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Black Forest Cake and Kaffeeklatsch

This long weekend (Australia shares the 3rd October as a public holiday) was a good opportunity to have a traditional German Kaffeeklatsch. I couldn't find out since when this word exist but it means:
gossiping over a cup of coffee. The gossip in this instance doesn't have to be mean it's rather a catching up with friends. Even though Kaffeeklatsch is quite an old tradition in Germany and what is being served depends on the region in Germany it is still very common. Celebrated mostly by the elderly on a Sunday afternoon around 3pm it involves usually a Torte with cream. Germany is quite well known for its many different Torten (at least in Germany) but the Torte that became even popular outside Germany's borders is the Schwarzwaelder Kirschtorte or Black Forest Cake.

The cake is named not directly after the Black Forest (Schwarzwald) mountain range in southwestern Germany but rather from the specialty liquor of that region, known as Schwarzwälder Kirsch(wasser) and distilled from tart cherries. This is the ingredient, with its distinctive cherry pit flavor and alcoholic content, that gives the cake its flavour. Cherries, cream, and Kirschwasser were first combined in the form of a dessert in which cooked cherries were served with cream and Kirschwasser, while a cake combining cherries, biscuit and cream (but without Kirschwasser) probably originated in Germany.
Schwarzwälder Kirschtorte was first mentioned in writing in 1934. At the time it was particularly associated with Berlin but was also available from high-class confectioners in other German, Austrian, and Swiss cities. In 1949 it took 13th place in a list of best-known German cakes, and since that time Schwarzwälder Kirschtorte has become world-renowned.  Source Wikipedia.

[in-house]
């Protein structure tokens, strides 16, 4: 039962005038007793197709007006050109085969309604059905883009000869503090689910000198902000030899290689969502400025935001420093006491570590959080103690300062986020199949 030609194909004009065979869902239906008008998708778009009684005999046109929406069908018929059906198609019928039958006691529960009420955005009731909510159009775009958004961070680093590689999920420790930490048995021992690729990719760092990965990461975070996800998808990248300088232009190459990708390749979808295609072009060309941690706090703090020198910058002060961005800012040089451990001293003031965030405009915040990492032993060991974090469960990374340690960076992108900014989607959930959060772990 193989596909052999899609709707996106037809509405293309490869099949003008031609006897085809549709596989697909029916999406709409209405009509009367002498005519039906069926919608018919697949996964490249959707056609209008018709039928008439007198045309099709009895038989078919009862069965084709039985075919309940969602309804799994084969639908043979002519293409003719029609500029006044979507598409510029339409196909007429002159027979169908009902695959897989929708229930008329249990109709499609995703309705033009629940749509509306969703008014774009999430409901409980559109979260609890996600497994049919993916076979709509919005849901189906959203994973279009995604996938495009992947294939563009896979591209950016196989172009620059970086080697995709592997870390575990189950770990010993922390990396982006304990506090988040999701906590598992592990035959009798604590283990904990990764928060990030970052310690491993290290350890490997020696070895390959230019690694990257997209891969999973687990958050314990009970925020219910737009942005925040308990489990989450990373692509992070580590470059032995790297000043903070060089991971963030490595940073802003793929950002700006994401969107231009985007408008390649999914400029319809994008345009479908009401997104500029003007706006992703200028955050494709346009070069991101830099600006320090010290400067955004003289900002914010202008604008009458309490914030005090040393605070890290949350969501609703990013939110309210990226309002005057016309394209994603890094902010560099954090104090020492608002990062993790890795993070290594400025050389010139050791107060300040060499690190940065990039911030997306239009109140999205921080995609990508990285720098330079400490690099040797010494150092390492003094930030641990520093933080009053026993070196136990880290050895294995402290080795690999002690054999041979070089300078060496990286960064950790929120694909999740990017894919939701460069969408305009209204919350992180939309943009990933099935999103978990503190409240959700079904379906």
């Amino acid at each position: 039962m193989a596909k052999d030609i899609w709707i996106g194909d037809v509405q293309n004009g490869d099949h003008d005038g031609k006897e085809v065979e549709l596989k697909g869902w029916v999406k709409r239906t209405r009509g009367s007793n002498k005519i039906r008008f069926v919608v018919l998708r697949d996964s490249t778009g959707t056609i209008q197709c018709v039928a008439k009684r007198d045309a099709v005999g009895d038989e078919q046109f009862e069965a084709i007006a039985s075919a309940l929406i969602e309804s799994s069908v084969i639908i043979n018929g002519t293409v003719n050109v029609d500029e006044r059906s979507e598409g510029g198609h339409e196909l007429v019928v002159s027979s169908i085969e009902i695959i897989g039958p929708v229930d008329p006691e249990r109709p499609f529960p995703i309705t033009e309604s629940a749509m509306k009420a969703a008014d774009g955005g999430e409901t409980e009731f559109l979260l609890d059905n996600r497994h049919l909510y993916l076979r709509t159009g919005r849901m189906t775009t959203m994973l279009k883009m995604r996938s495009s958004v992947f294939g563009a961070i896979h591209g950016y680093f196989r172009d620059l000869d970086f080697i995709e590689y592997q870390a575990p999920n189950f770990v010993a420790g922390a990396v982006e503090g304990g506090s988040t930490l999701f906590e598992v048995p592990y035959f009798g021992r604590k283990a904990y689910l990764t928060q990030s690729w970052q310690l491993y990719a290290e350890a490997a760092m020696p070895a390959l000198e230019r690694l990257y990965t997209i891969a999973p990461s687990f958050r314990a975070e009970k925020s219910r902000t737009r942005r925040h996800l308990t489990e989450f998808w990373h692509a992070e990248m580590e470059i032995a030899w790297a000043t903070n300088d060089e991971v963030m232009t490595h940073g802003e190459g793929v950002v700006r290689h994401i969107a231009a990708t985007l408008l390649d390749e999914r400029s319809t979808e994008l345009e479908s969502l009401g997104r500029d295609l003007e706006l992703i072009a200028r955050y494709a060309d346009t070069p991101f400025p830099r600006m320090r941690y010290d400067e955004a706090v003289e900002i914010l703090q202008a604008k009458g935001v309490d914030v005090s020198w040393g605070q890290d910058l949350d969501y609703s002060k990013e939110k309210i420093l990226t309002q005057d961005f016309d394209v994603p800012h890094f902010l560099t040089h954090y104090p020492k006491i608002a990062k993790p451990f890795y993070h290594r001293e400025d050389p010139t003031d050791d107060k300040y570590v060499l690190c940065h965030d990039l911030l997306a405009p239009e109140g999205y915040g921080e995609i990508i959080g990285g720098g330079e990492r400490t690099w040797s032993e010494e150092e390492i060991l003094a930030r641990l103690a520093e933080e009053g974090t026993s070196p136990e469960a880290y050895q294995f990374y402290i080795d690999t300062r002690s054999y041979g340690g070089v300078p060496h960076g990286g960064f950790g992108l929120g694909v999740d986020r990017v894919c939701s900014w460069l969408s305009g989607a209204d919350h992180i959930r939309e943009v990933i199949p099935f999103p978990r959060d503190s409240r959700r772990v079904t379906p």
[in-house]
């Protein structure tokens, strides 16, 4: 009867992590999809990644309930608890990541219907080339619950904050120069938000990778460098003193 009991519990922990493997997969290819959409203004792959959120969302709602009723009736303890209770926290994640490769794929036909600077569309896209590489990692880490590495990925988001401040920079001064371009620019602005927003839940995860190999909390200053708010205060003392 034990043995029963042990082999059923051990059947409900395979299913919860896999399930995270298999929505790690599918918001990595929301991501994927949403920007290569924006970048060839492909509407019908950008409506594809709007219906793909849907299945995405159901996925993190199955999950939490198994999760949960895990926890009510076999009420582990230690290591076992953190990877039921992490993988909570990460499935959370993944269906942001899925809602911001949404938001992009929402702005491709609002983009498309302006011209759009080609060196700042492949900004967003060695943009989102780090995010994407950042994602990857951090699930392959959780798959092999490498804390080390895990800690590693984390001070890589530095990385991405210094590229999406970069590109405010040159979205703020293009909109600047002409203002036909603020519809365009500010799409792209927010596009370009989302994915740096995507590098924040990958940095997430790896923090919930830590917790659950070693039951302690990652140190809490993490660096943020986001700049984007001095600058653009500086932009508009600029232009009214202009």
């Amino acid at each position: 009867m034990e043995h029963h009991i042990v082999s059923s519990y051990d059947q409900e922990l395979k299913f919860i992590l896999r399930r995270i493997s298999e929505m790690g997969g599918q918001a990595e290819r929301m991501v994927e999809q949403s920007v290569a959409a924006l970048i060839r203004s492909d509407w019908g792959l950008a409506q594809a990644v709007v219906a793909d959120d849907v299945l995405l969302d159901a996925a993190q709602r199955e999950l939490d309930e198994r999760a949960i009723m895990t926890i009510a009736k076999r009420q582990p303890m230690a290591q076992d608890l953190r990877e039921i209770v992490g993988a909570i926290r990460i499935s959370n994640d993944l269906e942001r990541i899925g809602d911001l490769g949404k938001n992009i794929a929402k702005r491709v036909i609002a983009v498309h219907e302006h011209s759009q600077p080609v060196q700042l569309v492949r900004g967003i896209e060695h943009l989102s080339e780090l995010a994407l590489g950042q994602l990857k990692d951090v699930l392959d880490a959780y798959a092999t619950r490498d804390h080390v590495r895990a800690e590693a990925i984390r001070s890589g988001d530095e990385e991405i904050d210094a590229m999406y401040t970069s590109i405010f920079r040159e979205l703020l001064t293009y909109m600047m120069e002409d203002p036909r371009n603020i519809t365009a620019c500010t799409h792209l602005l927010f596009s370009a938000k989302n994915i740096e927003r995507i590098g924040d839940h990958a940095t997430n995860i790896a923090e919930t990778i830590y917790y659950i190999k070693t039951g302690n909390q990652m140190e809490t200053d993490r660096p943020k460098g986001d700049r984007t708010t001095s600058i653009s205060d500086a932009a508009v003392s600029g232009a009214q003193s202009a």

My version of Black Forest Cake.

Our Kaffeeklatsch- German-Aussie Fusion style. Btw, sweet Shiraz from the Hunter Valley goes well

with the cake!


My recipe for the Black Forest cake:

 For the cake:
serves 6-8

200 g butter
200 g dark chocolate melts
300 g caster sugar
40 g cocoa powder (best to use the Dutch one without extra sugar in it)
300 g plain flour
2 tablespoons baking powder
250 g milk
3 eggs

1. Preheat oven to 160 degree. Line a 22cm round cake tin with baking paper and set aside.
Combine butter, chocolate and sugar in a medium pan and heat, stirring, in a water bath over low heat until butter and chocolate has melted. Cool.
2. Sieve cocoa over flour and baking powder and mix. Add milk, eggs one after the other and stir until thoroughly combined. Stir through cooled chocolate mixture.
3. Pour chocolate mix into cake tin and bake in the oven for ca. 50 minutes. If cake becomes to dark cover surface with baking paper.

Meanwhile make the cherry compott:
680 g glass sour Morello cherries, pitted in juice
1 star anise
1 cinnamon stick
2-3 tablespoons sugar, depending on the sourness of the cherries
3 teaspoons cornflour, dissolved in 1 tablespoon water

1. Heat cherries, juice, spices and sugar in a medium saucepan over medium heat for 10 minutes until sugar dissolves. Using a slotted spoon take out cherries and put aside.
2. Add conflour water to the cherry juice and cook, constantly stirring, for 2 minutes or until the juice thickens. Add cherries and let cool.

To assemble the cake:
Cut cake twice in 3 layers. Whip 300 ml cream and 1 tablespoon vanilla sugar until soft peaks form. Spread 1/3 of the cream on top of the bottom layer of the cake and top with 1/3 of the cooled cherry compott. Continue until you used all of the cream and compott finishing the with chocolate sprinkles on top of the cake.
You can eat the cake right away as I prefer it but it will be easier to cut the cake if it has set a little in the fridge first. Up to you.
I didn't use any Kirsch as we also had kids at the table but if you want to use it soak the cake layers with approx. 2-3 tablespoons before you spread the cream on.

1 comment:

Anonymous said...

The berry compote sounds amazing !